Organized in 1887 and officially charted by the Alabama Legislature in 1889 as “New Decatur,” this “Gateway City” flanking the Tennessee River was built alongside existing “Decatur,” Alabama. Touted as a “modern industrial community” and the “Chicago of the South”, it was designed with wide main streets (alternately named for Union and Confederate generals) by one of America’s premier landscape architects, Nathan Franklin Barrett. He designed its focal point, the sprawling Delano Park, to break up the grid design of the city with a green space as a relief from the stresses of urban life.

In 1916, New Decatur was renamed “Albany,” and, in 1927, the two cities merged pursuant to an Act of the Alabama Legislature. In the early 1980s, much of the original Albany residential area was nominated and accepted for listing on the National Register of Historic Places through the work of both residential volunteers and an historic preservation specialist. All homes in the historical overlay district served by the Historic Preservation Commission of Decatur are detailed and listed on the National Register.

Architectural styles represented in Albany are Queen Anne, Colonial Revival, American Foursquare, Dutch Colonial Revival, Greek Revival and Bungalow. The majority of the homes in the Albany Historic District date from the 1880s through the 1940s.

We hope you are inspired by the wonders of Albany as you drive or stroll the streets tree-lined streets.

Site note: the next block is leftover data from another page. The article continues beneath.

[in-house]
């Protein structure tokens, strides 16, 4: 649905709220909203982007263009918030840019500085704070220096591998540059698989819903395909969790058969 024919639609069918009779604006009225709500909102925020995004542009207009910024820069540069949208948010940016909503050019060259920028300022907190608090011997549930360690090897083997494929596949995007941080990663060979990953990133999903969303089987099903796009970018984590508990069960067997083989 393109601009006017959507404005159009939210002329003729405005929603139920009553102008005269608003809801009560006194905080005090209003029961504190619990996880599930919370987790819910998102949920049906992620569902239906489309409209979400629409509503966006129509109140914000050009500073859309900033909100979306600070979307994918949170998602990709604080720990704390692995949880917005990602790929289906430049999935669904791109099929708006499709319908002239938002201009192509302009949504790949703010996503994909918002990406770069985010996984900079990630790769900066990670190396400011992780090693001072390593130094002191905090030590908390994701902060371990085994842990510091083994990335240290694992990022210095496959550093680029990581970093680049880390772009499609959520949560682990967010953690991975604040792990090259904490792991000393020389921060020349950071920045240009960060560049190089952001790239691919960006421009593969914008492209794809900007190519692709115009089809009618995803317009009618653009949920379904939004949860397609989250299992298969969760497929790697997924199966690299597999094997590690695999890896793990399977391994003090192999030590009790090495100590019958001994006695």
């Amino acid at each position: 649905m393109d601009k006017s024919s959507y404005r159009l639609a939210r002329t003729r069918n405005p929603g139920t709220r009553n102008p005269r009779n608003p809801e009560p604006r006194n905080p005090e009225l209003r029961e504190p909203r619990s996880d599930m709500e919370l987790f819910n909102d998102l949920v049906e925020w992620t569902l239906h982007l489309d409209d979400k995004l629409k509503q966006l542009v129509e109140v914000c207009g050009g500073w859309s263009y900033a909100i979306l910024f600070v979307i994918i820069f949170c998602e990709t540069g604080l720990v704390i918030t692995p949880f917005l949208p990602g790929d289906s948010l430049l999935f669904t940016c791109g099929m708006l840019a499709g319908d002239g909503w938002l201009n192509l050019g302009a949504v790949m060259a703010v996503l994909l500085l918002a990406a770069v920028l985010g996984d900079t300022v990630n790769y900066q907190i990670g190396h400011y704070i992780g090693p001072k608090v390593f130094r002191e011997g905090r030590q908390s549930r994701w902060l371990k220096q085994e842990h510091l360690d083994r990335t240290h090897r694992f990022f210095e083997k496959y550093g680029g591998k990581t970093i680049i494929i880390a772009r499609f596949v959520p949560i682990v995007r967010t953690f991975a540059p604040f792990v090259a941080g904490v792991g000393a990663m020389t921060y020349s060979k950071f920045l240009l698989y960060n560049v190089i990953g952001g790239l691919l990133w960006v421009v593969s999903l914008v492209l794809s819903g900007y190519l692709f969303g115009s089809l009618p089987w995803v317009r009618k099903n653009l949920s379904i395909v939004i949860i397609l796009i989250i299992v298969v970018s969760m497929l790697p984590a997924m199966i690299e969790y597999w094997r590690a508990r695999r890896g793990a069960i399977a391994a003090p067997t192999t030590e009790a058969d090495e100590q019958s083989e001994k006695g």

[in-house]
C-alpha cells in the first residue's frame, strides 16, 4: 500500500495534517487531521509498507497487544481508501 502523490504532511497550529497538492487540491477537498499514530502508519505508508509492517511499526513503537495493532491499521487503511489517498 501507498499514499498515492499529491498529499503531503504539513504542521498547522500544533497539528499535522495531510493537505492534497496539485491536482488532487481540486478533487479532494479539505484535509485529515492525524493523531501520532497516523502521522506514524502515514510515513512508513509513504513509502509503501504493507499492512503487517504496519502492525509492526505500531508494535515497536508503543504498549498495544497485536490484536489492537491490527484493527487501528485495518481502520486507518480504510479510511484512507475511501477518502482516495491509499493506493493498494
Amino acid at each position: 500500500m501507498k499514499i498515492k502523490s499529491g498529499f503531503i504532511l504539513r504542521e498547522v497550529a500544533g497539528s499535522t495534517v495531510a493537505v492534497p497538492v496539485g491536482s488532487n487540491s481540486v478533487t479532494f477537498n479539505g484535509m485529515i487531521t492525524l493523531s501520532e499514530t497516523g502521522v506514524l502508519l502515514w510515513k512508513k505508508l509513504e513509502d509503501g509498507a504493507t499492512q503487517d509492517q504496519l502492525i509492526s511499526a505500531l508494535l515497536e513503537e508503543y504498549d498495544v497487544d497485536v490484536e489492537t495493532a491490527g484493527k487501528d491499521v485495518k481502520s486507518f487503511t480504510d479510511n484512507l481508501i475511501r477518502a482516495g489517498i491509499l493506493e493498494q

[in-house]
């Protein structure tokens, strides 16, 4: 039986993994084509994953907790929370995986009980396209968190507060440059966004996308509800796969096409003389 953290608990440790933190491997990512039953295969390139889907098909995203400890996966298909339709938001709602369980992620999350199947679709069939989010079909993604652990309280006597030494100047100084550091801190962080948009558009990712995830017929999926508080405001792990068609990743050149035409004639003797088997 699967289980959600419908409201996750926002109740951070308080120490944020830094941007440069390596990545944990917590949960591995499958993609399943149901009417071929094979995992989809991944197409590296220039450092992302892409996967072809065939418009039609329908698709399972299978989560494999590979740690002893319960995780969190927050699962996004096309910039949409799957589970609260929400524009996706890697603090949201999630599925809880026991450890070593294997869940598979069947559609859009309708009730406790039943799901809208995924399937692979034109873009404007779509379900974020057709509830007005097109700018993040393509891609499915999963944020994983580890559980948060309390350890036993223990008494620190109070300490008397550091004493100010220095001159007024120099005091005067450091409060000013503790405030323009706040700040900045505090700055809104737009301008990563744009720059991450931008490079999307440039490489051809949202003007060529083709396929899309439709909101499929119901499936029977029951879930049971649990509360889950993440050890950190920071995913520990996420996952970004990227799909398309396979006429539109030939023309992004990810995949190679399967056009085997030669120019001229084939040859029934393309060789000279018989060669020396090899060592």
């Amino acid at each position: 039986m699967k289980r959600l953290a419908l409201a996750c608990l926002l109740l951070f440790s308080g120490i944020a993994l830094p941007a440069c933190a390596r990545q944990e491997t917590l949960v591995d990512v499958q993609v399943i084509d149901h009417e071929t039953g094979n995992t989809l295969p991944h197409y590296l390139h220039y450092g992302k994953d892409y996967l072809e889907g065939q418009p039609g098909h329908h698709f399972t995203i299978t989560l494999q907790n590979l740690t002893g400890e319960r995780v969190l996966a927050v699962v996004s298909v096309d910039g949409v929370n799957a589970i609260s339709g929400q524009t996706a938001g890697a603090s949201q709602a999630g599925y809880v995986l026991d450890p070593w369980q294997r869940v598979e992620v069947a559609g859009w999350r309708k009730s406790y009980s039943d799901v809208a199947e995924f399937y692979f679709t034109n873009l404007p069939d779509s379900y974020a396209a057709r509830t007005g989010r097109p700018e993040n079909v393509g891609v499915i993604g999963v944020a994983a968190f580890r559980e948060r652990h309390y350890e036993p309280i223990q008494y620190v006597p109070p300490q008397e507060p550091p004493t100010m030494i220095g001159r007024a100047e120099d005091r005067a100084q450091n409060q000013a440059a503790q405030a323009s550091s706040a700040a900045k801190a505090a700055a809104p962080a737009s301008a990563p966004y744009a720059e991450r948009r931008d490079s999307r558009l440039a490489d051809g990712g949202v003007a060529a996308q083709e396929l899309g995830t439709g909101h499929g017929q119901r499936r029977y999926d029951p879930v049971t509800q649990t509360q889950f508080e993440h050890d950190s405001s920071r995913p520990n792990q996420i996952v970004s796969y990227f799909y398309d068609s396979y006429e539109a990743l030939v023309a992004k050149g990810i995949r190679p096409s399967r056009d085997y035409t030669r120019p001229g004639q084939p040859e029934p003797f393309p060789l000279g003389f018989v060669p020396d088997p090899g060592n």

Be forewarned — Albany residents take their Christmas decorating seriously from Thanksgiving to New Year’s Day. Enjoy!

phone number


804 Jackson Street SE,
Decatur, AL 35601


Bank Street Players
Carol and Ellis Chenault
Decatur Morgan County Tourism
Decatur Orthopedic and Sports Medicine
Dream Weavers
Frameworks Architecture, PC
iStudio Design

Jeremy Jones, Parker Real Estate, LLC
Mark Moody, MarMac Real Estate
Morgan County Association of Realtors
Pepsi Cola of Decatur
Redstone Federal Credit Union
TownHouse Galleries


Apple Lane of Decatur
Bank Street Antiques and 810 Antiques
Bank Street Grill
Blackburn, Maloney and Schuppert, LLC
CB&S Bank
Chicken Salad Chick
Cordova’s Painting, LLC
Cricket by the Creek
DeAnn’s Art Studio and Gallery
Decatur Downtown Redevelopment Authority
DoubleTree by Hilton Decatur Riverfront
Dr. Rodger Henson
Glee Interiors
Hartlex Antique Gallery
Jamie Hood Jewelers
Java Jaay Café

Jessica Burch, MeritHouse Realty
Kilgro & Associates, Insurance
King Insurance Agency
Larry’s Signs
Lynn Layton Chevrolet
Morgan Price Candy Company
Nick and Julia Roth
ReNew Properties
Robin Williams, RE/MAX Platinum
Shops on 2nd Avenue
Tennessee Valley Pecan Company
The Studio on Bank by Tracy Roberts
The Yarn Boutique of Decatur
Tore Haavik, Edward Jones, Financial Advisor
Two Fish & a Toad
Whitney Clemmons, MeritHouse Realty


Anderson Home Consignment
BB Perrins
Bud and Charlene Brueggeman
Carriage House
Cook’s Pest Control, Inc.
Cross-Eyed Owl Brewing Company
Elevate Studio LLC
First Choice Printing
Freedom Light Productions
Gary Pope, Realtor
Goody 2 Shoes
Green Matters Lawn & Landscape Management
Harris, Caddell, and Shanks, PC
HCS Engineering Company
Jim and June Odom
Jimmy Smith Jewelers
JoAnn and Kevin Malcolm
Johnson Precision Fitness

Littrell Lumber Mill, Inc.
Mark and Tracy Cooper
Marsha Ercegovic
Miss Muldrew’s
Nancy Greenleaf and John Davis
RE/MAX Platinum-Kim Hallmark Group-Bill Nelson
RE/MAX Platinum-Kim Hallmark Group-Kim Hallmark
Renasant Bank
Riverside Counseling and Consulting
Sherwin Williams of Decatur, Alabama
Simp McGhee’s
Southern Oak Properties
Surface World
Tammy Eddy Antiques & Interiors
Texas Roadhouse
The Cupboard
Trevor Butcher, State Farm Agent
Whitt’s Barbecue


Let’s Do Lunch